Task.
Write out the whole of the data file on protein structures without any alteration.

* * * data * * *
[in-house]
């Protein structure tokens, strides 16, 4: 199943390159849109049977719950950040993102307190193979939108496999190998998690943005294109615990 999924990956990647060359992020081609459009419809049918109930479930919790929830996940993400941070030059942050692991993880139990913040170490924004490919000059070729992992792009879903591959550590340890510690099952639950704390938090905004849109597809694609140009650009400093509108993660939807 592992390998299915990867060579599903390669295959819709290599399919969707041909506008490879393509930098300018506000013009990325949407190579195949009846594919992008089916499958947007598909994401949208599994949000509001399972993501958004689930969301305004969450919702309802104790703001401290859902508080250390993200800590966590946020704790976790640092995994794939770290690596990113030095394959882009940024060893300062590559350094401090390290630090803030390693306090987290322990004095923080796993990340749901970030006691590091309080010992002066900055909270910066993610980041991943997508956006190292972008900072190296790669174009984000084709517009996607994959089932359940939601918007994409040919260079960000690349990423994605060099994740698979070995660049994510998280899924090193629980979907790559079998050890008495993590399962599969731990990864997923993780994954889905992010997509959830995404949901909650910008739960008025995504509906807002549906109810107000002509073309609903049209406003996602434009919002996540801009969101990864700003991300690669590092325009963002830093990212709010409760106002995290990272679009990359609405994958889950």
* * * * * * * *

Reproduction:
[in-house]
């Protein structure tokens, strides 16, 4: 199943390159849109049977719950950040993102307190193979939108496999190998998690943005294109615990 999924990956990647060359992020081609459009419809049918109930479930919790929830996940993400941070030059942050692991993880139990913040170490924004490919000059070729992992792009879903591959550590340890510690099952639950704390938090905004849109597809694609140009650009400093509108993660939807 592992390998299915990867060579599903390669295959819709290599399919969707041909506008490879393509930098300018506000013009990325949407190579195949009846594919992008089916499958947007598909994401949208599994949000509001399972993501958004689930969301305004969450919702309802104790703001401290859902508080250390993200800590966590946020704790976790640092995994794939770290690596990113030095394959882009940024060893300062590559350094401090390290630090803030390693306090987290322990004095923080796993990340749901970030006691590091309080010992002066900055909270910066993610980041991943997508956006190292972008900072190296790669174009984000084709517009996607994959089932359940939601918007994409040919260079960000690349990423994605060099994740698979070995660049994510998280899924090193629980979907790559079998050890008495993590399962599969731990990864997923993780994954889905992010997509959830995404949901909650910008739960008025995504509906807002549906109810107000002509073309609903049209406003996602434009919002996540801009969101990864700003991300690669590092325009963002830093990212709010409760106002995290990272679009990359609405994958889950």